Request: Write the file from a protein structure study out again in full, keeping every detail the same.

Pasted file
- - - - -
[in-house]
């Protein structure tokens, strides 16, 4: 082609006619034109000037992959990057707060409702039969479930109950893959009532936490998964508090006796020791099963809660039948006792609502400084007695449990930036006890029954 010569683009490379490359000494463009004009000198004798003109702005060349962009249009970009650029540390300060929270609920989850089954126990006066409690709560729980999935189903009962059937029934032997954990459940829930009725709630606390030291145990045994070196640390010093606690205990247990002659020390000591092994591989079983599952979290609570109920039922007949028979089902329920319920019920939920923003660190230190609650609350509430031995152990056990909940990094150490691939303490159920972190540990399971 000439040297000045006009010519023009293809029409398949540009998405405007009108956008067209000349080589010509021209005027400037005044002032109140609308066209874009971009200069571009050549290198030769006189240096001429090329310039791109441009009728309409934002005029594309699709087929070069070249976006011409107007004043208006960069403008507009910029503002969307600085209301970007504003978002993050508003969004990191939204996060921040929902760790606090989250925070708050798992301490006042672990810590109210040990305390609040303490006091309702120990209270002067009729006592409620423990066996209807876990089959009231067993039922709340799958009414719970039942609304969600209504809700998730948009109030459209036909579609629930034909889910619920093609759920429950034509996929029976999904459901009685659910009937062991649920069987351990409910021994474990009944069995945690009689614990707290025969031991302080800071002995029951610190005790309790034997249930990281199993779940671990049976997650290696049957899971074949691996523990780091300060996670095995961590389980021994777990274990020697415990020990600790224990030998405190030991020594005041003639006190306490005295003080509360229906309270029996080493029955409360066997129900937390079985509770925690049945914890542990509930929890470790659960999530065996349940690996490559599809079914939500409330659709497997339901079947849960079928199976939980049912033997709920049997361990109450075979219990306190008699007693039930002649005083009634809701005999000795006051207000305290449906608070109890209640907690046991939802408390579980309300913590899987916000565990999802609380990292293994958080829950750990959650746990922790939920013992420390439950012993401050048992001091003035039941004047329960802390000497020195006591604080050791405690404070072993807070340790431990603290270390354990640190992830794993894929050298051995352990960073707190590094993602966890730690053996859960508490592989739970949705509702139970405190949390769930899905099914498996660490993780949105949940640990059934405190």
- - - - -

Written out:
[in-house]
């Protein structure tokens, strides 16, 4: 082609006619034109000037992959990057707060409702039969479930109950893959009532936490998964508090006796020791099963809660039948006792609502400084007695449990930036006890029954 010569683009490379490359000494463009004009000198004798003109702005060349962009249009970009650029540390300060929270609920989850089954126990006066409690709560729980999935189903009962059937029934032997954990459940829930009725709630606390030291145990045994070196640390010093606690205990247990002659020390000591092994591989079983599952979290609570109920039922007949028979089902329920319920019920939920923003660190230190609650609350509430031995152990056990909940990094150490691939303490159920972190540990399971 000439040297000045006009010519023009293809029409398949540009998405405007009108956008067209000349080589010509021209005027400037005044002032109140609308066209874009971009200069571009050549290198030769006189240096001429090329310039791109441009009728309409934002005029594309699709087929070069070249976006011409107007004043208006960069403008507009910029503002969307600085209301970007504003978002993050508003969004990191939204996060921040929902760790606090989250925070708050798992301490006042672990810590109210040990305390609040303490006091309702120990209270002067009729006592409620423990066996209807876990089959009231067993039922709340799958009414719970039942609304969600209504809700998730948009109030459209036909579609629930034909889910619920093609759920429950034509996929029976999904459901009685659910009937062991649920069987351990409910021994474990009944069995945690009689614990707290025969031991302080800071002995029951610190005790309790034997249930990281199993779940671990049976997650290696049957899971074949691996523990780091300060996670095995961590389980021994777990274990020697415990020990600790224990030998405190030991020594005041003639006190306490005295003080509360229906309270029996080493029955409360066997129900937390079985509770925690049945914890542990509930929890470790659960999530065996349940690996490559599809079914939500409330659709497997339901079947849960079928199976939980049912033997709920049997361990109450075979219990306190008699007693039930002649005083009634809701005999000795006051207000305290449906608070109890209640907690046991939802408390579980309300913590899987916000565990999802609380990292293994958080829950750990959650746990922790939920013992420390439950012993401050048992001091003035039941004047329960802390000497020195006591604080050791405690404070072993807070340790431990603290270390354990640190992830794993894929050298051995352990960073707190590094993602966890730690053996859960508490592989739970949705509702139970405190949390769930899905099914498996660490993780949105949940640990059934405190």